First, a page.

After a brief quiz that leaves Dave and me stumped, we jump into a conversation about Amazon and the controversial AI in its delivery vehicles.

To close things out, we revisit our discussion of El Salvador’s move to roll out Bitcoin as an official currency. Sadly, a lot of our trollish predictions did come true.

Direct download: KL_Podcast_220.mp3
Category:technology -- posted at: 5:59am EDT

To kick off the 219th edition of the Kaspersky Transatlantic Cable podcast, Ahmed, Dave and I head to Australia.

You see, the app that our friends down under have in place for their Covid Passports is able to be spoofed and the researcher who found it has been ghosted by government officials he reached out to. From there, we jump into the world of gangs and how they are using Instagram for a variety of illicit activities – spoiler many involve guns that would make a Warzone player envious.

After a brief quiz intermission, we get back to the stories and one that involves an interesting mix of crypto and a press release. In this segment, we look at how a press release noting that Walmart would accept Litecoin as a payment method. This news set the price soaring, unfortunately this surge was caused by fake news. Seems that the press release company will need to enlist Mystery Inc as to how it got onto their wires. Our fourth story heads back to Texas for the second week in a row. In this story, it seems that the Texas Right to Life website has inadvertently leaked the resumes of job applicants.

Sticking with the theme of leaking info, we jump into the world of fast food in the UK. You see, McDonald’s seems to have accidentally exposed the password to their VIP winners of the Monopoly contest. Surprisingly, no interns were hurt in their statement on what went wrong. We then close out the podcast debating the toys in Happy Meals

Direct download: KL_Podcast_219.mp3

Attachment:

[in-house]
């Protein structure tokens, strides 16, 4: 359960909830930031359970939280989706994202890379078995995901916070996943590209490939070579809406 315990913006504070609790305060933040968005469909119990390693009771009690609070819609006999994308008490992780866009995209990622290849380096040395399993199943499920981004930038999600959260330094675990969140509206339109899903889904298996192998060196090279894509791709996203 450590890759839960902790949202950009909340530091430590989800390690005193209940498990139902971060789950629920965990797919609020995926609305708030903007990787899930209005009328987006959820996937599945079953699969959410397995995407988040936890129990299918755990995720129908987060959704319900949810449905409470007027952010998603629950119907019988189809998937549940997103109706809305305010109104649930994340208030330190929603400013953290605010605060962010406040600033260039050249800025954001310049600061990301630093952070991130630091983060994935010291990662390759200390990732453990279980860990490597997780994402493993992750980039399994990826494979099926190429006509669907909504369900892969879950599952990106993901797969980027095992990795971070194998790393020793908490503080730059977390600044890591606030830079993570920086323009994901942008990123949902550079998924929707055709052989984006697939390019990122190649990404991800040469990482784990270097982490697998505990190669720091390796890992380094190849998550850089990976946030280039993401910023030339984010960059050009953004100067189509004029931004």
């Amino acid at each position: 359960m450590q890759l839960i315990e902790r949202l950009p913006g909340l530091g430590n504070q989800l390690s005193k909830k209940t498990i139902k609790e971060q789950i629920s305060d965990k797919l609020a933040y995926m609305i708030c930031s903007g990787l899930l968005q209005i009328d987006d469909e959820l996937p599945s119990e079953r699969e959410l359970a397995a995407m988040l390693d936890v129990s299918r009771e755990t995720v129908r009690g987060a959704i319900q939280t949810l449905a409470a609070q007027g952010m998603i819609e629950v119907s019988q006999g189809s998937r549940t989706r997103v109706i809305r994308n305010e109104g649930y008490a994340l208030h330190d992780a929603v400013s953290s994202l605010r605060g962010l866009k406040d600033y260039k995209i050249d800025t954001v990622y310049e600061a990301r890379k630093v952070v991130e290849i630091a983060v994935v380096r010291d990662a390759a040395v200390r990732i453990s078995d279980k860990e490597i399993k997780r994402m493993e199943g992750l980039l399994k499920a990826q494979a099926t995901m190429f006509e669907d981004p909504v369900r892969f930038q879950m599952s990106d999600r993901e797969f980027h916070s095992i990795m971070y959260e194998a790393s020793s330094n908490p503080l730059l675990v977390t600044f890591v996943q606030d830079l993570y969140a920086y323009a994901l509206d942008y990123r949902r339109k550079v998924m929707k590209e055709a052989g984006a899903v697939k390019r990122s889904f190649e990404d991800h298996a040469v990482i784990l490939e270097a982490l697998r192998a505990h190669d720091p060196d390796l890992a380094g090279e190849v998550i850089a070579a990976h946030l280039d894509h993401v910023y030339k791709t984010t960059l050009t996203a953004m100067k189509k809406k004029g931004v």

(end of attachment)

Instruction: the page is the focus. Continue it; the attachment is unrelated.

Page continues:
Category:technology -- posted at: 8:25am EDT

With David on holiday, Ahmed and I are holding down the fort for this week’s Kaspersky <em>Transatlantic Cable</em> podcast.

 

We open the show with a pair of stories about Apple. In the first, the company is holding off on the rollout of its controversial CSAM — for now. Then, we look at the aftermarket for iPhone chargers, which includes the OMG Cable, a charger with a built in hotspot that steals credentials, and Ahmed continues his habit of making me look dumb with his obscure trivia.

 

Getting back to our slate of stories, we discuss a new vulnerability in Confluence that further bolsters our “updates are important” stance. (Despite the patch being available, criminals are exploiting this PoC for those who have yet to update their servers.)

 

From there we head to the infosec drama story of the week, with the ransomware-as-a-service gang. In this story, a former member of the group has leaked the source code for Babuk Locker on a criminal forum. The note attached to the leak is one for the ages, including terminal cancer and the phrase “I will have time to live like a human.”

 

From there, it’s over to Latin America, where El Salvador has become the first country to embrace Bitcoin, including issuing $30 in the cryptocurrency to users who install the government-backed wallet.

 

To close out the podcast, we discuss NFTs and a fraudulent Banksy NFT that sold for more than $330,000. In a happy turn of events, the buyer was refunded most of the money.

Direct download: KL_Podcast_218.mp3
Category:technology -- posted at: 10:28am EDT

If you scroll through the headlines in cybersecurity, you will often see topics that grab the readers’ attention. Correct me if I am wrong, but you’ve probably read a lot about State-sponsored APT attacks, ransomware, bug bounty programs, disclosure of 0Days, zero day usage, what color hat a hacker is. While I could go on with topics, I think that we are on the same page.

One of the things that we often don’t discuss when it comes to this topic is what is and what is NOT ethical. Subscribers to the Kaspersky Transatlantic Cable podcast may remember that this was a topic that David and I tapped into with Ivan Kwiatkowski discussed on a podcast a few weeks ago. Over the past few months, Ivan and I have been discussing this quite regularly and decided to hop into the topic in some more depth.

After crossing all the T’s and dotting the I’s with our internal stakeholders, we were able to pull together a crew to discuss and debate some of the topics that play into this space. Our guests included my usual co-host David Buxton, Aseel Kayal and Runa Sandvik – make sure to follow these folks on the Twitter.
During our near 2-hour conversation, we discuss a wide ranging of topics, including: